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Foal Patrol

Young Rider Magazine LogoIt was cold. Late March can be like that in upstate New York. Light snow from the last storm blew around outside the barn. Inside, Greg and Trina were taking turns every other hour watching Memento d’Oro. She was a calm mare, but tonight she had begun pacing, shifting her weight, and looking uncomfortable.

Thoroughbred mare Memento d'Oro with her newborn filly
It’s a girl! Memento d’Oro says hello to her newborn filly at Old Tavern Farm in 2018. Thousands watched the birth on a live stall cam at www.foalpatrol.com. Photo courtesy old tavern farm/www.foalpatrol.com

Lately Trina, the broodmare manager at Old Tavern Farm, had noticed milk waxing on her udders, a sign that foaling was getting close. But farm manager Greg knew from experience that every mare was different. They continued to wait. Delivery of a foal at night is common in the wild, where the cover of darkness protects from predators, assuming the baby stands quickly and is able to run with the herd.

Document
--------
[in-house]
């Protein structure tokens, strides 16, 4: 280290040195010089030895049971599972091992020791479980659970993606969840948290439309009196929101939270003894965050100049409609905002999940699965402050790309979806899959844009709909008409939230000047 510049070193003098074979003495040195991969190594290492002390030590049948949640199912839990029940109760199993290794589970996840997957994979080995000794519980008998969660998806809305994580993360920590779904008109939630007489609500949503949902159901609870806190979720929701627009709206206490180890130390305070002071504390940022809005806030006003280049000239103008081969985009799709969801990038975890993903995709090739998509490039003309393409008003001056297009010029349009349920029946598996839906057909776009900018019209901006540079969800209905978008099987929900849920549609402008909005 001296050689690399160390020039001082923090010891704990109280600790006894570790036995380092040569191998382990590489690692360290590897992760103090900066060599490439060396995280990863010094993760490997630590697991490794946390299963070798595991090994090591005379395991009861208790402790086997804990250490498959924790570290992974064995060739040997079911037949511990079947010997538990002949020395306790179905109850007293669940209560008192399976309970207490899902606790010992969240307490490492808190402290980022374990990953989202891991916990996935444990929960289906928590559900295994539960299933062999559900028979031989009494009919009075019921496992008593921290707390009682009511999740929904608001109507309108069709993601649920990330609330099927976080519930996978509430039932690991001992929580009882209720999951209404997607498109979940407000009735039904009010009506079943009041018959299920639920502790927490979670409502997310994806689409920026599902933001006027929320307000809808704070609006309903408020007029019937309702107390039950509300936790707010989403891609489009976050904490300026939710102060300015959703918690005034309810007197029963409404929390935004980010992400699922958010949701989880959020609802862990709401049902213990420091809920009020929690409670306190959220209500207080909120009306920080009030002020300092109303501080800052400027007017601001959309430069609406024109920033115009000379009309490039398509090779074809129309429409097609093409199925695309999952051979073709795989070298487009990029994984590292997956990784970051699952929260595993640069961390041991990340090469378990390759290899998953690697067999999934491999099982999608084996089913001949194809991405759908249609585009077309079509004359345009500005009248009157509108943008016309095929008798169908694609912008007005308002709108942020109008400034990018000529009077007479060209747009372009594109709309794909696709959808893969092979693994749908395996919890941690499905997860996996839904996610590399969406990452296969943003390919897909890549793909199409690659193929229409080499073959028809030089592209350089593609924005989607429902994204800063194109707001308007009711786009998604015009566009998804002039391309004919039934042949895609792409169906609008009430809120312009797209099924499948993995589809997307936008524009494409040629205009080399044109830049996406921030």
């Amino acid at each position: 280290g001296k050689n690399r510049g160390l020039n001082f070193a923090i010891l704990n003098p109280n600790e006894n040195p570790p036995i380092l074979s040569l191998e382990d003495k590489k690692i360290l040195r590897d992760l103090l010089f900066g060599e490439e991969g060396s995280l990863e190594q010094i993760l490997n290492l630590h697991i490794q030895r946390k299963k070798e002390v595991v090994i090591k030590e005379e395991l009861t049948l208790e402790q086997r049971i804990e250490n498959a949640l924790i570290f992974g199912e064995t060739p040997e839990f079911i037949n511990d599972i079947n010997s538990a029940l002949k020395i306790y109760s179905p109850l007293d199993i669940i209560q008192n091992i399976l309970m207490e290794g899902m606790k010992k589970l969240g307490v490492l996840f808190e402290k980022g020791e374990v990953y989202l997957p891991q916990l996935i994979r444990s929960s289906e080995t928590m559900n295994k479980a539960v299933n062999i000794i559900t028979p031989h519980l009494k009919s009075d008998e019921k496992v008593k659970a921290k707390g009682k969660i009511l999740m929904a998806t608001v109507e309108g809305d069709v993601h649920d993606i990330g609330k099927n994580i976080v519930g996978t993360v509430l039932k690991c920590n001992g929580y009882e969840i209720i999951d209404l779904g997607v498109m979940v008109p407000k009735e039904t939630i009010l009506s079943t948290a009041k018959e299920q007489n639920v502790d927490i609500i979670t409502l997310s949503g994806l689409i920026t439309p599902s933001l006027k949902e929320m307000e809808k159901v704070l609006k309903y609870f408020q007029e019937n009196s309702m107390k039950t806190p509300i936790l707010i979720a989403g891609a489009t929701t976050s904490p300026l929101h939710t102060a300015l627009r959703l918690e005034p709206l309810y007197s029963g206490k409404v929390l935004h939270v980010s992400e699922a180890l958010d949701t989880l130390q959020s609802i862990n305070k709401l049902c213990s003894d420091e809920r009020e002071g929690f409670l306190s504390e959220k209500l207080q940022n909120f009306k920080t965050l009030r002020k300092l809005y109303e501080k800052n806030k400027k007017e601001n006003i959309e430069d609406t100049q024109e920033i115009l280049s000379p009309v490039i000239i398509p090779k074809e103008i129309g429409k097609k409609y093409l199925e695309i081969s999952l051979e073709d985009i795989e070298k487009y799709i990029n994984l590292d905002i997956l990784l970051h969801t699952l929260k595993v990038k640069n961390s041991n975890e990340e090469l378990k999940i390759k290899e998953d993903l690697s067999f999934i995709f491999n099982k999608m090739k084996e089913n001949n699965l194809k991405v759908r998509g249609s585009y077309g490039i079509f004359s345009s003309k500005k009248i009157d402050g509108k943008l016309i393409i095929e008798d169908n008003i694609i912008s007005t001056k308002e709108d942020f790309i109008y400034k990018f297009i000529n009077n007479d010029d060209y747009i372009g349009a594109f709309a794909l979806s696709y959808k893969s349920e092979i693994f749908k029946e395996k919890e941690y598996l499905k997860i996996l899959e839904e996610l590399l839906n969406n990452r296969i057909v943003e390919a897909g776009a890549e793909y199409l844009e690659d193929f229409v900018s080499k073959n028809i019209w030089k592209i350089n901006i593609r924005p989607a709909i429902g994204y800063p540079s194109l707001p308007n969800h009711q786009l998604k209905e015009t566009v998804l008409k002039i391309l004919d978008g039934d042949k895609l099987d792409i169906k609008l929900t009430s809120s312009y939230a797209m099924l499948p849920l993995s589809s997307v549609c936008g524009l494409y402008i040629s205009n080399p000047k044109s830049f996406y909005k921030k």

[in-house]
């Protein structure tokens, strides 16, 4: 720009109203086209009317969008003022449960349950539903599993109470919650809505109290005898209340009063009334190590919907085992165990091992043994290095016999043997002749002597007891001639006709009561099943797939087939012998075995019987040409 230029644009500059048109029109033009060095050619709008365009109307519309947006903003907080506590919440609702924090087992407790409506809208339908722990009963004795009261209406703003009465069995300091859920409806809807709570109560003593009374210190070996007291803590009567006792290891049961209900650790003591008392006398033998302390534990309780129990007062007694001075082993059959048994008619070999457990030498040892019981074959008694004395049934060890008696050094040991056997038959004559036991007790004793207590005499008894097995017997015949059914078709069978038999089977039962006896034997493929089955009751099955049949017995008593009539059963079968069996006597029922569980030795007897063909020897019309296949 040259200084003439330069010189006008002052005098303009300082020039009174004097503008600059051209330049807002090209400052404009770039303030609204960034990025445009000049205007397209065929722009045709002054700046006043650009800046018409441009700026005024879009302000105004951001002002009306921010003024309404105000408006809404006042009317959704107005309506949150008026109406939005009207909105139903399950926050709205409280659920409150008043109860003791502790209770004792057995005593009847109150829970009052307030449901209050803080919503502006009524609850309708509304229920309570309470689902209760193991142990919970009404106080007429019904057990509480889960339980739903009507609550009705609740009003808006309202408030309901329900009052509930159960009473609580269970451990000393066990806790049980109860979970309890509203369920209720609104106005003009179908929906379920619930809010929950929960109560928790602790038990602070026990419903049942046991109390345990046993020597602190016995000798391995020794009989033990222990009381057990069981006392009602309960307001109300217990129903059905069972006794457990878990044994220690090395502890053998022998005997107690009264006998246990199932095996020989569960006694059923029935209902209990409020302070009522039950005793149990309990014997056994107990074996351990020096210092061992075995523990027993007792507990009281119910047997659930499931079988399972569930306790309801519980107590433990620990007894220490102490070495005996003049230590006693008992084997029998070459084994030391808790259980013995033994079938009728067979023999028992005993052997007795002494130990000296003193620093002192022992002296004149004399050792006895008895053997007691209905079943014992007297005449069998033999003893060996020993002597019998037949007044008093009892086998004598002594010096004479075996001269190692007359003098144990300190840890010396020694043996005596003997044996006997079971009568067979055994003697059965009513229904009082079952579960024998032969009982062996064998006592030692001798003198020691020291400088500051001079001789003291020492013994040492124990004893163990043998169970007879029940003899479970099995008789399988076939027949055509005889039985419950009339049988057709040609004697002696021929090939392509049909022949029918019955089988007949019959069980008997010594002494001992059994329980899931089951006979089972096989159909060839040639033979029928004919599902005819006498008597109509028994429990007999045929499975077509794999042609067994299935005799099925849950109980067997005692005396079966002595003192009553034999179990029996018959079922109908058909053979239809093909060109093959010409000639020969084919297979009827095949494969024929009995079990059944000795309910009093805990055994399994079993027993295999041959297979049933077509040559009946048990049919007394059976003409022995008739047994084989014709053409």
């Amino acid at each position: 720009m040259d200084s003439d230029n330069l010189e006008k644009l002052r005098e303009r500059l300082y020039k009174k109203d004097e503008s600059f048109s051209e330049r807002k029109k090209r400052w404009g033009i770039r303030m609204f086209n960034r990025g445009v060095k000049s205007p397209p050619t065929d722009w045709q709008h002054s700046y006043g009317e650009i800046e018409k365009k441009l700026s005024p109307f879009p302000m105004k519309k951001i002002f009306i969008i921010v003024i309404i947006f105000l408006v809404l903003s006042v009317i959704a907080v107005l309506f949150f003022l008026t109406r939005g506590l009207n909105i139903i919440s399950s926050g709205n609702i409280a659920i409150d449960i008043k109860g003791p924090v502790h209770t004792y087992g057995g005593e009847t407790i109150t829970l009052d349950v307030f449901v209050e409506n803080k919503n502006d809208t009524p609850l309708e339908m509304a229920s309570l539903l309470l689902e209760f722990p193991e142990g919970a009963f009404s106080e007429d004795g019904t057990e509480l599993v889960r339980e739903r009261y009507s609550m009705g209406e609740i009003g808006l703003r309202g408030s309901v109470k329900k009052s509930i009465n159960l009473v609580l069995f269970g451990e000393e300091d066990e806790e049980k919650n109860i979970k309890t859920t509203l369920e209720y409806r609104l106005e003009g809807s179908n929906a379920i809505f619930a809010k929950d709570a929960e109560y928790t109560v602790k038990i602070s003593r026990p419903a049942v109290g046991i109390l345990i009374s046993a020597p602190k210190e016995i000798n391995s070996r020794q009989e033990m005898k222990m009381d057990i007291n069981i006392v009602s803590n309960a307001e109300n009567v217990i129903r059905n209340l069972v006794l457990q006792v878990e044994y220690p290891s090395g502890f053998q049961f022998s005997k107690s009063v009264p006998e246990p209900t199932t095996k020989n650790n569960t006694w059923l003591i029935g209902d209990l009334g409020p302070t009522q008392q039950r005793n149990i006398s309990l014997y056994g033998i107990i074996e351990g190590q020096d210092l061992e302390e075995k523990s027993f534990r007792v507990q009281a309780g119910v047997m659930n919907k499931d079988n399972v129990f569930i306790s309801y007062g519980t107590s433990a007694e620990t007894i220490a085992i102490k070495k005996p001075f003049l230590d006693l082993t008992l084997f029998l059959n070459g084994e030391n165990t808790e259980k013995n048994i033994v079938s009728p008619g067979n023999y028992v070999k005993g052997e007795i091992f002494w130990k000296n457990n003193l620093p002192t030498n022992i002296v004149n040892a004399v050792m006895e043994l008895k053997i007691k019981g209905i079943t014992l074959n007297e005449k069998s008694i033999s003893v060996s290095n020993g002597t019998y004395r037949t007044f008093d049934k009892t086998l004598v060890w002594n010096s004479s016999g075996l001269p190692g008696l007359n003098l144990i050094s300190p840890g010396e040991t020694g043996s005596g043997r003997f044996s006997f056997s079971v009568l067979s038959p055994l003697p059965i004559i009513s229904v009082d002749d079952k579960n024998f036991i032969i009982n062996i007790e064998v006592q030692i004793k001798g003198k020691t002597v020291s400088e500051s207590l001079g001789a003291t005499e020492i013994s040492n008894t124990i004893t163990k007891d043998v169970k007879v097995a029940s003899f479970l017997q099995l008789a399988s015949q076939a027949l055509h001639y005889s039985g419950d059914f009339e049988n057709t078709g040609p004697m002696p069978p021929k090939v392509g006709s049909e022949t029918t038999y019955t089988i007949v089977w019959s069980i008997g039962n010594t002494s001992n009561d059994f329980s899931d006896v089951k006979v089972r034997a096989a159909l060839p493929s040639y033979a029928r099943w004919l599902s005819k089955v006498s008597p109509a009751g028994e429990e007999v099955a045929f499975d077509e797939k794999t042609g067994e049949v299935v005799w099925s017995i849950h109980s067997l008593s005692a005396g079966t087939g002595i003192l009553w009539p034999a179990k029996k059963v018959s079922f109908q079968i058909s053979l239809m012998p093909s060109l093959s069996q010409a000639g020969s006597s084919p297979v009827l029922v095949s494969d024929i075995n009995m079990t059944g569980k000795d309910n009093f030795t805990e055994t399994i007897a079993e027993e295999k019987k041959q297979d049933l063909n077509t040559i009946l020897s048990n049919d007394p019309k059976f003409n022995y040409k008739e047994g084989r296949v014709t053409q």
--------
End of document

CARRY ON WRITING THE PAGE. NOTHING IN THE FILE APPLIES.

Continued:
Watched by Thousands

It was after midnight and still they waited. But they were not the only ones watching. A few thousand others were wishing Memento would hurry up so they could go to bed.

Mounted on the wall of the stall was a camera, part of the unique new Foal Patrol program instituted by the National Racing Museum and Hall of Fame. Live webcams were placed in the stalls of eight pregnant mares to allow fans to watch them deliver their babies, nurture them, and observe the growth of the offspring.

“Once you see a foal being born, you will never be the same.” The statement by John Hendrickson, the museum’s president of the Board of Trustees, became the theme of the program, which had participating farms in three states.

Suddenly Memento went down on the soft straw of the foaling stall. Greg and Trina stood by as the mare did her work. Then Greg got down to help pull the long front legs from the birth canal.

“Atta girl, Momma,” he said. The miracle of birth was complete.

Foal patrol cameras capturing a Thoroughbred mare and newborn foal
Photo courtesy National Museum of Racing and Hall of Fame